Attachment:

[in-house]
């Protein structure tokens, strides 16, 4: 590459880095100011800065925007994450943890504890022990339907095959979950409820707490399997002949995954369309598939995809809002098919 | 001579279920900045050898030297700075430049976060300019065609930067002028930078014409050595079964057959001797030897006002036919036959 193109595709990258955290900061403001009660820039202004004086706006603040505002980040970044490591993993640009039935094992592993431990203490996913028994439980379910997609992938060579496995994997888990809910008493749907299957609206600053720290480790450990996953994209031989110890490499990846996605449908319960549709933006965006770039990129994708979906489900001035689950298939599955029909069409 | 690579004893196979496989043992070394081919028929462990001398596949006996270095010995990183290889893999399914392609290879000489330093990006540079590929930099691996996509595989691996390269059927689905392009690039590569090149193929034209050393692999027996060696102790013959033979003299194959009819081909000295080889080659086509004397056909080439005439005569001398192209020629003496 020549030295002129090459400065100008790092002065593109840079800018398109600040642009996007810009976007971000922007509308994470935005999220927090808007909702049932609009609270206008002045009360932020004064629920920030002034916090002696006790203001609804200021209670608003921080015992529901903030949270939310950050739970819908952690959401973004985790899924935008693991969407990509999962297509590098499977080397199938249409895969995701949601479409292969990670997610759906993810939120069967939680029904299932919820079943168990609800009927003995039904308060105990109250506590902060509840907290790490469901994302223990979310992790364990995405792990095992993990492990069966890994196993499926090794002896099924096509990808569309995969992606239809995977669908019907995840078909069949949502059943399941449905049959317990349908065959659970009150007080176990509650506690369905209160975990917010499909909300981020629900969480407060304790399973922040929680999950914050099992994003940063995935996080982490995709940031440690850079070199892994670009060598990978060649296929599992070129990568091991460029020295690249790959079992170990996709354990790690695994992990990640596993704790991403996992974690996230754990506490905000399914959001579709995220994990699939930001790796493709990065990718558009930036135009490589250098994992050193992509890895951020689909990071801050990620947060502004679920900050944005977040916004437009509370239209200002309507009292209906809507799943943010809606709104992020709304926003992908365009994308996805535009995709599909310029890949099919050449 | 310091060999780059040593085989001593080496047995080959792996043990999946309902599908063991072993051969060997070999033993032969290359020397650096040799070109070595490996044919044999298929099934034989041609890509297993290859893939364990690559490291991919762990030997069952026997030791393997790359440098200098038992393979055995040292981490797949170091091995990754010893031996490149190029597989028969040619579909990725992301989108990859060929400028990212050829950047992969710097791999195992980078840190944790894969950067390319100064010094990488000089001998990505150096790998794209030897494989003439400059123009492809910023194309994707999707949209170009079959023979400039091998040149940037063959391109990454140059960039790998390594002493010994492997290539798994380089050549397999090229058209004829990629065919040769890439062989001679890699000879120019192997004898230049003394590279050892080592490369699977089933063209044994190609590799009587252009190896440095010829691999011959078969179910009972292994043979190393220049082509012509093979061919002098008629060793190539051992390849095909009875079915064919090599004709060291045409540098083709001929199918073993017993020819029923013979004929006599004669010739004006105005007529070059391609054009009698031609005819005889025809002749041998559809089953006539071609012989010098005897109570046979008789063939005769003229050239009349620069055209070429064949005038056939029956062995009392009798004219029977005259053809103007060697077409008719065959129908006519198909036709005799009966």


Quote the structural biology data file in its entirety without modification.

[in-house]
């Protein structure tokens, strides 16, 4: 590459880095100011800065925007994450943890504890022990339907095959979950409820707490399997002949995954369309598939995809809002098919 | 001579279920900045050898030297700075430049976060300019065609930067002028930078014409050595079964057959001797030897006002036919036959 193109595709990258955290900061403001009660820039202004004086706006603040505002980040970044490591993993640009039935094992592993431990203490996913028994439980379910997609992938060579496995994997888990809910008493749907299957609206600053720290480790450990996953994209031989110890490499990846996605449908319960549709933006965006770039990129994708979906489900001035689950298939599955029909069409 | 690579004893196979496989043992070394081919028929462990001398596949006996270095010995990183290889893999399914392609290879000489330093990006540079590929930099691996996509595989691996390269059927689905392009690039590569090149193929034209050393692999027996060696102790013959033979003299194959009819081909000295080889080659086509004397056909080439005439005569001398192209020629003496 020549030295002129090459400065100008790092002065593109840079800018398109600040642009996007810009976007971000922007509308994470935005999220927090808007909702049932609009609270206008002045009360932020004064629920920030002034916090002696006790203001609804200021209670608003921080015992529901903030949270939310950050739970819908952690959401973004985790899924935008693991969407990509999962297509590098499977080397199938249409895969995701949601479409292969990670997610759906993810939120069967939680029904299932919820079943168990609800009927003995039904308060105990109250506590902060509840907290790490469901994302223990979310992790364990995405792990095992993990492990069966890994196993499926090794002896099924096509990808569309995969992606239809995977669908019907995840078909069949949502059943399941449905049959317990349908065959659970009150007080176990509650506690369905209160975990917010499909909300981020629900969480407060304790399973922040929680999950914050099992994003940063995935996080982490995709940031440690850079070199892994670009060598990978060649296929599992070129990568091991460029020295690249790959079992170990996709354990790690695994992990990640596993704790991403996992974690996230754990506490905000399914959001579709995220994990699939930001790796493709990065990718558009930036135009490589250098994992050193992509890895951020689909990071801050990620947060502004679920900050944005977040916004437009509370239209200002309507009292209906809507799943943010809606709104992020709304926003992908365009994308996805535009995709599909310029890949099919050449 | 310091060999780059040593085989001593080496047995080959792996043990999946309902599908063991072993051969060997070999033993032969290359020397650096040799070109070595490996044919044999298929099934034989041609890509297993290859893939364990690559490291991919762990030997069952026997030791393997790359440098200098038992393979055995040292981490797949170091091995990754010893031996490149190029597989028969040619579909990725992301989108990859060929400028990212050829950047992969710097791999195992980078840190944790894969950067390319100064010094990488000089001998990505150096790998794209030897494989003439400059123009492809910023194309994707999707949209170009079959023979400039091998040149940037063959391109990454140059960039790998390594002493010994492997290539798994380089050549397999090229058209004829990629065919040769890439062989001679890699000879120019192997004898230049003394590279050892080592490369699977089933063209044994190609590799009587252009190896440095010829691999011959078969179910009972292994043979190393220049082509012509093979061919002098008629060793190539051992390849095909009875079915064919090599004709060291045409540098083709001929199918073993017993020819029923013979004929006599004669010739004006105005007529070059391609054009009698031609005819005889025809002749041998559809089953006539071609012989010098005897109570046979008789063939005769003229050239009349620069055209070429064949005038056939029956062995009392009798004219029977005259053809103007060697077409008719065959129908006519198909036709005799009966």